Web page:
Posted: 01 May 2015 Contributor: Sushil Kumar
Scientists Create Buzz Around Self-Powered Camera
One of the major selling points of most modern mobile and wearable devices is the battery life. Every major publication that’s covering a new release or comparing two similar products will make mention of the devices’ battery capacity because everyone, at the end of the day, is looking for ways to simplify their communication devices and reduced charging time is a major plus.
No one wants to be traveling or on the middle of an important call when the line goes dead. This is because we have willfully integrated almost every aspect of our lives with our smartphones. We rely on it for communication, entertainment and guidance every single day. Yet so far, the longest battery life claimed by a prevalent cell phone model is ten hours and fifty minutes on a Samsung Galaxy S5. For many, that isn’t enough to last a full workday plus commute.
So what’s the solution? For many, it’s delving into the fundamentals and increasing battery size for longer sustainability. For others, it means integrating charging systems with everyday items like a backpack, which means that you’ll never be without access to a power source.
What if, however, there was another option? What if, we could do away with batteries entirely?
Is it possible? Well, yes and no. This week, a team of scientists at Columbia University has announced that they’ve created a camera that requires no batteries and is totally self-powered. That’s right- no batteries!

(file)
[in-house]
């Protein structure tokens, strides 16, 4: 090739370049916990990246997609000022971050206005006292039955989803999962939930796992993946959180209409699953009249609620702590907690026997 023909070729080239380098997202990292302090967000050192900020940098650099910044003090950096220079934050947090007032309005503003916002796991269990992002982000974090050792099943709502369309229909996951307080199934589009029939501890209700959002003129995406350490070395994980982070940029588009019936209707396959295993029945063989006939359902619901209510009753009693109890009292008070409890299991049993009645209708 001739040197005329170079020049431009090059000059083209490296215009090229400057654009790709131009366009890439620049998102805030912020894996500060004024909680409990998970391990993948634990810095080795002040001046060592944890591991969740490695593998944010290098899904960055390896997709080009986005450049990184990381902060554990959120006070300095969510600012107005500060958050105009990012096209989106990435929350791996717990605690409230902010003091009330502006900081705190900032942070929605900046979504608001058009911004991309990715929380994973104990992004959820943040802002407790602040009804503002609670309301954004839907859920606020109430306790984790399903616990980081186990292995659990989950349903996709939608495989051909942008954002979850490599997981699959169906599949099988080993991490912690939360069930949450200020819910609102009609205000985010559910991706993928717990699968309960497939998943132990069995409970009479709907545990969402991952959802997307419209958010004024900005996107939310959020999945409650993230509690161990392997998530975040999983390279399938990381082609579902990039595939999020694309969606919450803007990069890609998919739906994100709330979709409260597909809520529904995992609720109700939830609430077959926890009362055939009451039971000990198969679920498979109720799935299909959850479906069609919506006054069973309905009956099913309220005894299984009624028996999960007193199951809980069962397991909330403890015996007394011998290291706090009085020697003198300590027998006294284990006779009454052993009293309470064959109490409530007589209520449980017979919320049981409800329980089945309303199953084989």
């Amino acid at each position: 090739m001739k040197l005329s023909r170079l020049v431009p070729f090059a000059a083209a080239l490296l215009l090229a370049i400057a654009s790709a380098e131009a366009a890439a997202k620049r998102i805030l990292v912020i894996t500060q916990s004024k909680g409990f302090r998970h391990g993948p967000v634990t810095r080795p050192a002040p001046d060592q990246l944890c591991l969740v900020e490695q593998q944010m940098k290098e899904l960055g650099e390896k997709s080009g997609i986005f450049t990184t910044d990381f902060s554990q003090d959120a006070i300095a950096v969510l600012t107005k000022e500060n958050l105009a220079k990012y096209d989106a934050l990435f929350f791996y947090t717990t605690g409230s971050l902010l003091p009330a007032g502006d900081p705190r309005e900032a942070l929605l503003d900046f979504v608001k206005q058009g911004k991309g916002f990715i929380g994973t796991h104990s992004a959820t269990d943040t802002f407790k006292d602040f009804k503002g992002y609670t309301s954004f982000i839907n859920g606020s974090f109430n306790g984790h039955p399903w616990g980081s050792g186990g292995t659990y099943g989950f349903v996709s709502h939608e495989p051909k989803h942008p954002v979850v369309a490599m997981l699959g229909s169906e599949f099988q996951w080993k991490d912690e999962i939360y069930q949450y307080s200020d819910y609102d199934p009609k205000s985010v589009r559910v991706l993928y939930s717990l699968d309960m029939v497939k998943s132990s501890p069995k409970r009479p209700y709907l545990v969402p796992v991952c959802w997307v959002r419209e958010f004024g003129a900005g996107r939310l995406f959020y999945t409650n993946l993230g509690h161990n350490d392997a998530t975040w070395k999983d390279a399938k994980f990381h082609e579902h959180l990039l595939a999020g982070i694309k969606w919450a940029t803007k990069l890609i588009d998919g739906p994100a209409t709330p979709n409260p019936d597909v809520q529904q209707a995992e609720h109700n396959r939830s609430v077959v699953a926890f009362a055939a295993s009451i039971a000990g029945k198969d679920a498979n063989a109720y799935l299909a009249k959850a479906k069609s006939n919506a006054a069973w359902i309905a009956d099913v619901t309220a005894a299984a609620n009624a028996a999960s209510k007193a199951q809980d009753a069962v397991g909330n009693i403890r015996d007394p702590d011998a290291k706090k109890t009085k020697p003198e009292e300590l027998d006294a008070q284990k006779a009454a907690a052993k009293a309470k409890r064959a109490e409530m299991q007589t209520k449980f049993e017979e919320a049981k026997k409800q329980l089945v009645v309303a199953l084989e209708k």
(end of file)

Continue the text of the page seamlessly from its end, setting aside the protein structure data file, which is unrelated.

They say it works because the camera has been built with a capacitor that instantaneously converts light into energy. Even at home with a standard lamp, the camera energy level has been proven to remain stable- all it needs is light.
Now, the technology has initially been implemented into a camera prototype but it isn’t at all difficult to see how hope for smartphones has been kindled. After all, lead researcher Shree Nayar has stated that the camera could eventually be integrated with wearables, IOT gadgets and smartphones in a fashion that could hypothetically charge those devices while not in use. How nice would it be to not haul your charger around everywhere you go?
The Columbia Research team plans on seeking collaborators at the International Conference on Computational Photography. Though we’re years away from potentially seeing this technology on store shelves, it’s safe to say that there would be huge demand for this capability. Let the revolution begin!